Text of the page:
Michael Ezban (MLA ’13) considers “Decoys, Dikes, and Lures” in Studies in the History of Gardens and Designed Landscapes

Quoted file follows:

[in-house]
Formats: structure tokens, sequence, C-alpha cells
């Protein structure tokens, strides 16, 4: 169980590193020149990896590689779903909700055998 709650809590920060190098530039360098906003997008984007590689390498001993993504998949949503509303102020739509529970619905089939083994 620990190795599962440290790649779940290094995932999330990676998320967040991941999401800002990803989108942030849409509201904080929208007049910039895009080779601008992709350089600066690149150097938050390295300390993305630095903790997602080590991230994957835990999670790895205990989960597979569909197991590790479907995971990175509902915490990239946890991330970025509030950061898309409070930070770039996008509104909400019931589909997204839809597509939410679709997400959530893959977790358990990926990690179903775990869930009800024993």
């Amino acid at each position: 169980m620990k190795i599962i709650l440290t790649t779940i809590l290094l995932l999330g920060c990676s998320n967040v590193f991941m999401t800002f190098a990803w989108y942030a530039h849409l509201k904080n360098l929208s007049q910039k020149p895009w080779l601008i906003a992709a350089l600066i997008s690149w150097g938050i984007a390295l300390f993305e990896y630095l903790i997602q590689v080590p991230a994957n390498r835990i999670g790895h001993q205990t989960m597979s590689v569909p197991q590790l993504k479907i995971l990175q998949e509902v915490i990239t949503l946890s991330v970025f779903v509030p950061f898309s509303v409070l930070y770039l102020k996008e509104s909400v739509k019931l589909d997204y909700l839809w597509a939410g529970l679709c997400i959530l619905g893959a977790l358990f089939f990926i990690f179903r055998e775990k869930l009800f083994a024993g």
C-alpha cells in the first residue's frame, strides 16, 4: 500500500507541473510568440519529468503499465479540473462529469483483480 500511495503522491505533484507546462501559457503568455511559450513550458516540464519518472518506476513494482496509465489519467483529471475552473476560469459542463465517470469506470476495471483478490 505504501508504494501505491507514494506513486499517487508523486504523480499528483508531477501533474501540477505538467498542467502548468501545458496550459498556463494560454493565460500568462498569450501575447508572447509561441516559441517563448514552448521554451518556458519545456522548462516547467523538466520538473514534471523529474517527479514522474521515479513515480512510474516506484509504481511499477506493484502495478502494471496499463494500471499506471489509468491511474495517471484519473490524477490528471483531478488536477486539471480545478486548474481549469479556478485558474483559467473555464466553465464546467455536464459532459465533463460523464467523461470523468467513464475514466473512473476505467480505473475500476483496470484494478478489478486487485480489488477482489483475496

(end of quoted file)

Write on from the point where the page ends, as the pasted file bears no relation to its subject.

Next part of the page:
Michael Ezban’s (MLA ’13) article titled “Decoys, Dikes, and Lures: Polyfunctional Landscapes of Waterfowl Hunting” has been published in Studies in the History of Gardens and Designed Landscapes, the peer-reviewed journal edited by John Dixon Hunt. The article recasts historic and contemporary waterfowl hunting grounds—decoys, wooded ponds for the harvest of waterfowl in Baroque England, and diked marshes, the constructed hunting wetlands of the Great Lakes—as multivalent landscapes with varied economies, constituencies, and ecologies. These waterfowl hunting grounds are more than sites of predation; they are spaces of violence and science, economy and leisure, community and solitude, and they can inform the design of novel public landscapes in the littoral zone.